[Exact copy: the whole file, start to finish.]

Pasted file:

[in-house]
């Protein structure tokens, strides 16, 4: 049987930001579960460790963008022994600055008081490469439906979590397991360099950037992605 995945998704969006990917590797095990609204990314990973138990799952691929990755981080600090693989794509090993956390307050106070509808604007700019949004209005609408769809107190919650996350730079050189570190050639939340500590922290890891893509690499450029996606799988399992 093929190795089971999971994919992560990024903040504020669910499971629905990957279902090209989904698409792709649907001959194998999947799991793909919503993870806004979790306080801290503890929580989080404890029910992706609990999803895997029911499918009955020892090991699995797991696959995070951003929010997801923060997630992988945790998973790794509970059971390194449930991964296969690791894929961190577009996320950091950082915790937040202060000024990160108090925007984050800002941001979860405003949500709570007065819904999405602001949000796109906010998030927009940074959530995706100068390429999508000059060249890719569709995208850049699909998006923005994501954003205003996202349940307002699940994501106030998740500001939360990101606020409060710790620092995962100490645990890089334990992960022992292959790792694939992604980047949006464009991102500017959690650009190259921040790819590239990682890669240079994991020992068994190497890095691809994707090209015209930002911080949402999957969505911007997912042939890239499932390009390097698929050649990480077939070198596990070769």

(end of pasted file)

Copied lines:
[in-house]
């Protein structure tokens, strides 16, 4: 049987930001579960460790963008022994600055008081490469439906979590397991360099950037992605 995945998704969006990917590797095990609204990314990973138990799952691929990755981080600090693989794509090993956390307050106070509808604007700019949004209005609408769809107190919650996350730079050189570190050639939340500590922290890891893509690499450029996606799988399992 093929190795089971999971994919992560990024903040504020669910499971629905990957279902090209989904698409792709649907001959194998999947799991793909919503993870806004979790306080801290503890929580989080404890029910992706609990999803895997029911499918009955020892090991699995797991696959995070951003929010997801923060997630992988945790998973790794509970059971390194449930991964296969690791894929961190577009996320950091950082915790937040202060000024990160108090925007984050800002941001979860405003949500709570007065819904999405602001949000796109906010998030927009940074959530995706100068390429999508000059060249890719569709995208850049699909998006923005994501954003205003996202349940307002699940994501106030998740500001939360990101606020409060710790620092995962100490645990890089334990992960022992292959790792694939992604980047949006464009991102500017959690650009190259921040790819590239990682890669240079994991020992068994190497890095691809994707090209015209930002911080949402999957969505911007997912042939890239499932390009390097698929050649990480077939070198596990070769």